The renovation was made possible with a gift from Eleanor R. Baldwin (MS66), a former teacher who was interested in SESP students and faculty having access to the latest technology. Baldwin taught history and social science for 34 years before her retirement, and has continued to serve as a mentor and supervisor for many young teachers.
Northwestern Lab Day Immerses Evanston Students in Science
Five science labs at Northwestern University opened their doors to Evanston Township High School students during the first Northwestern Lab Day, hosted by the Office of Science, Technology, Engineering and Math Education Partnerships on November 12. The purpose was to connect small groups of upper-level high school students to corporate and university labs.
The day, which featured lab tours and experiments, began with a panel discussion with industry representatives, who introduced students to science careers. "The motivating reason for this event is to bridge gaps in students' expectations and understanding of the progression from studying the sciences in high school, through options in college, and on to potential careers in the sciences," says SESP visiting scholar Kimberli Macpherson, who organized the event.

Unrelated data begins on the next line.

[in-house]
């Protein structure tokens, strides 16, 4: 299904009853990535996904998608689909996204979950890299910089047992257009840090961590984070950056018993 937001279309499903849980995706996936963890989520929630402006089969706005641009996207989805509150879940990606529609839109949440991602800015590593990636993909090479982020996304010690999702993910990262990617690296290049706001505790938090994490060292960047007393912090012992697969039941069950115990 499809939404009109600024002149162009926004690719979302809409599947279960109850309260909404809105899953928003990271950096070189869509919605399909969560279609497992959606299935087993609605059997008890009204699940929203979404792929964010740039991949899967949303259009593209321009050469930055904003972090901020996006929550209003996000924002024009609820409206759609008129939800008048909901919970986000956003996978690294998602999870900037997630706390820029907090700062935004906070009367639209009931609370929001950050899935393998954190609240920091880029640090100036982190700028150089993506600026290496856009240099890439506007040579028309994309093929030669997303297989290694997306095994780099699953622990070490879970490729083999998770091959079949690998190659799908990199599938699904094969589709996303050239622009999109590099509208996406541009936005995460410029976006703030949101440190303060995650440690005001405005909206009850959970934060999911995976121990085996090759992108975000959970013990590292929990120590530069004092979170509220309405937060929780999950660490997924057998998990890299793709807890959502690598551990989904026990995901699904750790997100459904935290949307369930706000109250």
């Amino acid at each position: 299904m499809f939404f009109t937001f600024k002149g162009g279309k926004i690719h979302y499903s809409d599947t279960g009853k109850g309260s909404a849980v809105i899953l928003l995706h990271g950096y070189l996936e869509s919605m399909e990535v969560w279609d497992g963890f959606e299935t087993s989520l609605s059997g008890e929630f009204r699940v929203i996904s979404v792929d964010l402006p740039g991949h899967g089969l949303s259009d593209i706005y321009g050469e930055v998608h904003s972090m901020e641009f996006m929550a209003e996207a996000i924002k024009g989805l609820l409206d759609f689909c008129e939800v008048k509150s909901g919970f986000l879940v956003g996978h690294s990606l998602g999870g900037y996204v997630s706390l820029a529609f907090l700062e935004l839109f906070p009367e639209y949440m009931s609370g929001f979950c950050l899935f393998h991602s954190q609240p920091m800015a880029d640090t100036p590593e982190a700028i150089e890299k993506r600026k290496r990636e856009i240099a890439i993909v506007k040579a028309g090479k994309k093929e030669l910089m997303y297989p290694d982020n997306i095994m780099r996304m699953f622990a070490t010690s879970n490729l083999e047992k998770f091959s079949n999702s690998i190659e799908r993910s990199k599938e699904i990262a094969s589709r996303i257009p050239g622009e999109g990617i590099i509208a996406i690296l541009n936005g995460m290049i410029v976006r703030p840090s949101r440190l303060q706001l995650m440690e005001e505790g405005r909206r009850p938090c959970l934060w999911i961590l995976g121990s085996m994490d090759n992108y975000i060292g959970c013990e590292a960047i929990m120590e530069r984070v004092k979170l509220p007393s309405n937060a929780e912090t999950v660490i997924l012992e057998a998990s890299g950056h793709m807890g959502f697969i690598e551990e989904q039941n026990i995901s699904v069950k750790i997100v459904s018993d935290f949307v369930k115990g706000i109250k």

Students Talk with Former Surgeon General
SESP students had the opportunity to hear firsthand from a leader of the nation's health policy when former U.S. Surgeon General David Satcher held an informal questionand- answer session at Annenberg Hall. SESP professor Lindsay Chase-Lansdale, director of Cells to Society: The Center on Social Disparities and Health, arranged for students to meet with Satcher, who was at the University to lecture at Feinberg School of Medicine.
A leader in the area of reducing health disparities and the 16th surgeon general under Presidents Clinton and Bush, Satcher emphasized the need for a new model of medicine focusing on prevention rather than disease. Currently, he is the founding director of the Satcher Health Leadership Institute, an organization committed to developing health policy to reduce disparities across racial and socioeconomic groups.
Promote 360 Inaugurates Mentoring with Evanston Students
Promote 360, the SESP student organization dedicated to minority empowerment, gave about 30 juniors from Evanston Township High School a taste of college life on November 17. A full-day visit marked the beginning of a yearlong relationship between the juniors and mentors from Northwestern.
Highlights of the event included campus tours, discussions about college, Northwestern classes and dance performances. "The day was all about exposing students to the social and academic college life," says SESP senior Amy Cleveland, who coordinated the event. "Students learned that the skills they are working on in high school are essential for college survival but also that college could be a place to show their peers their talents."
Promote 360 members volunteered to act as mentors to individual high school students throughout the 2010-11 school year. As part of their mentorship, the juniors receive help with the college application process.